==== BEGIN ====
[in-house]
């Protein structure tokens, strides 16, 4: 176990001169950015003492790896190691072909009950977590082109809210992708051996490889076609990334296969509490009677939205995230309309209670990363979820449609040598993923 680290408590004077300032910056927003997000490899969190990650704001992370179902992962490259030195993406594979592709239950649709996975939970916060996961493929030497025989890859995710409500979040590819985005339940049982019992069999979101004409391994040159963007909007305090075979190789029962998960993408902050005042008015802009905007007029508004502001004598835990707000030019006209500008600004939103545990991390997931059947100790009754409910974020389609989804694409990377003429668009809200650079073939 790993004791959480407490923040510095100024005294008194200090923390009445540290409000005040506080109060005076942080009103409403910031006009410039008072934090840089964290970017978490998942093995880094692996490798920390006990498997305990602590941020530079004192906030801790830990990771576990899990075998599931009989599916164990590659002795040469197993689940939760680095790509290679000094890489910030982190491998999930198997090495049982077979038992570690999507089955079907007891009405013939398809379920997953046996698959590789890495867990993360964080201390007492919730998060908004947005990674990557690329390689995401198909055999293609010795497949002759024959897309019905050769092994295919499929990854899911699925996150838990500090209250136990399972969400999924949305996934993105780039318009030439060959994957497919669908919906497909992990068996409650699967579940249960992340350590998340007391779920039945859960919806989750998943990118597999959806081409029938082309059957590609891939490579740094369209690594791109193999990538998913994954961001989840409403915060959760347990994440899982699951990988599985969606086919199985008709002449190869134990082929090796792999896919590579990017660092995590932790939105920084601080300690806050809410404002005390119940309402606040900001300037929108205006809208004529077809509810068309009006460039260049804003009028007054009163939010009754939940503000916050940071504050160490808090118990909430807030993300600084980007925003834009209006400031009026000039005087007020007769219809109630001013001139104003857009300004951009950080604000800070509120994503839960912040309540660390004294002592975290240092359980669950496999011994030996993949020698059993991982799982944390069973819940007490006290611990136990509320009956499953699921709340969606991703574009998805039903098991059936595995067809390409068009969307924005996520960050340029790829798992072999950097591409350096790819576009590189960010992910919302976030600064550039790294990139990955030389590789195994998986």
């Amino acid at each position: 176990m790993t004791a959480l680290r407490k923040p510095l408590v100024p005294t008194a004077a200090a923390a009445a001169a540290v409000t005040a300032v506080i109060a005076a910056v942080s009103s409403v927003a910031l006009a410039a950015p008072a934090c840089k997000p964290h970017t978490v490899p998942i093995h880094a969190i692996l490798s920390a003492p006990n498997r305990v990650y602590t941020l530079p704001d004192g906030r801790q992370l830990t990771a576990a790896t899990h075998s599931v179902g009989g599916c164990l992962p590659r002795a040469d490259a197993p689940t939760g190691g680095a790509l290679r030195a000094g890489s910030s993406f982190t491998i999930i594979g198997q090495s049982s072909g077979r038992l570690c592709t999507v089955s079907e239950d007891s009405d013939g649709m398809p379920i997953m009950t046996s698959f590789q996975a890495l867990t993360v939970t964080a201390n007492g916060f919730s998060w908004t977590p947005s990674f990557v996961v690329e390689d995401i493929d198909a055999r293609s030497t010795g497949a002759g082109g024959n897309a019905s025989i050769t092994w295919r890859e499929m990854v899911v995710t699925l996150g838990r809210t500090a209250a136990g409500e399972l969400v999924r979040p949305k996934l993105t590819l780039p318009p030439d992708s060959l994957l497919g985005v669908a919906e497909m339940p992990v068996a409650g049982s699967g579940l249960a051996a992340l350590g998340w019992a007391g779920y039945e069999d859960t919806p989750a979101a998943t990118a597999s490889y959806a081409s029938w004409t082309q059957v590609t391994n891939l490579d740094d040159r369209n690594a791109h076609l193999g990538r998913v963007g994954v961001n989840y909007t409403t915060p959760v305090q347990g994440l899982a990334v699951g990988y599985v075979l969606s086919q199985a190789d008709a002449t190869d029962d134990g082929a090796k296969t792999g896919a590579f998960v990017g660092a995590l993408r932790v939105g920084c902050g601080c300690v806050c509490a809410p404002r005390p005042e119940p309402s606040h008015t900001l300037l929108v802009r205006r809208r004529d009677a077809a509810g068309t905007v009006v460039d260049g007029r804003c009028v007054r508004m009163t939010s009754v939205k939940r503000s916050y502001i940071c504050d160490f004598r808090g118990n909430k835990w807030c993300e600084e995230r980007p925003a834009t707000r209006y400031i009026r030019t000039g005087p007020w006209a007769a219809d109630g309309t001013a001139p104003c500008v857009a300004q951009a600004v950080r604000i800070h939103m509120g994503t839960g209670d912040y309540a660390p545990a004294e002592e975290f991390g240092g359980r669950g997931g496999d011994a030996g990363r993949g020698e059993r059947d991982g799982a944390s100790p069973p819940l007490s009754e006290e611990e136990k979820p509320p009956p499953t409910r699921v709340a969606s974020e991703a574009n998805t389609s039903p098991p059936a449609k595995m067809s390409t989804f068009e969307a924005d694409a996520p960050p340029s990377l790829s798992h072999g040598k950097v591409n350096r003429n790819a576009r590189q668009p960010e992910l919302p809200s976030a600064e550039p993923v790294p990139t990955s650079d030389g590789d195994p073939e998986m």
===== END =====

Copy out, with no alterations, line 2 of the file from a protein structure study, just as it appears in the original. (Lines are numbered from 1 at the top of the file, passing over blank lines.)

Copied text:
């Protein structure tokens, strides 16, 4: 176990001169950015003492790896190691072909009950977590082109809210992708051996490889076609990334296969509490009677939205995230309309209670990363979820449609040598993923 680290408590004077300032910056927003997000490899969190990650704001992370179902992962490259030195993406594979592709239950649709996975939970916060996961493929030497025989890859995710409500979040590819985005339940049982019992069999979101004409391994040159963007909007305090075979190789029962998960993408902050005042008015802009905007007029508004502001004598835990707000030019006209500008600004939103545990991390997931059947100790009754409910974020389609989804694409990377003429668009809200650079073939 790993004791959480407490923040510095100024005294008194200090923390009445540290409000005040506080109060005076942080009103409403910031006009410039008072934090840089964290970017978490998942093995880094692996490798920390006990498997305990602590941020530079004192906030801790830990990771576990899990075998599931009989599916164990590659002795040469197993689940939760680095790509290679000094890489910030982190491998999930198997090495049982077979038992570690999507089955079907007891009405013939398809379920997953046996698959590789890495867990993360964080201390007492919730998060908004947005990674990557690329390689995401198909055999293609010795497949002759024959897309019905050769092994295919499929990854899911699925996150838990500090209250136990399972969400999924949305996934993105780039318009030439060959994957497919669908919906497909992990068996409650699967579940249960992340350590998340007391779920039945859960919806989750998943990118597999959806081409029938082309059957590609891939490579740094369209690594791109193999990538998913994954961001989840409403915060959760347990994440899982699951990988599985969606086919199985008709002449190869134990082929090796792999896919590579990017660092995590932790939105920084601080300690806050809410404002005390119940309402606040900001300037929108205006809208004529077809509810068309009006460039260049804003009028007054009163939010009754939940503000916050940071504050160490808090118990909430807030993300600084980007925003834009209006400031009026000039005087007020007769219809109630001013001139104003857009300004951009950080604000800070509120994503839960912040309540660390004294002592975290240092359980669950496999011994030996993949020698059993991982799982944390069973819940007490006290611990136990509320009956499953699921709340969606991703574009998805039903098991059936595995067809390409068009969307924005996520960050340029790829798992072999950097591409350096790819576009590189960010992910919302976030600064550039790294990139990955030389590789195994998986």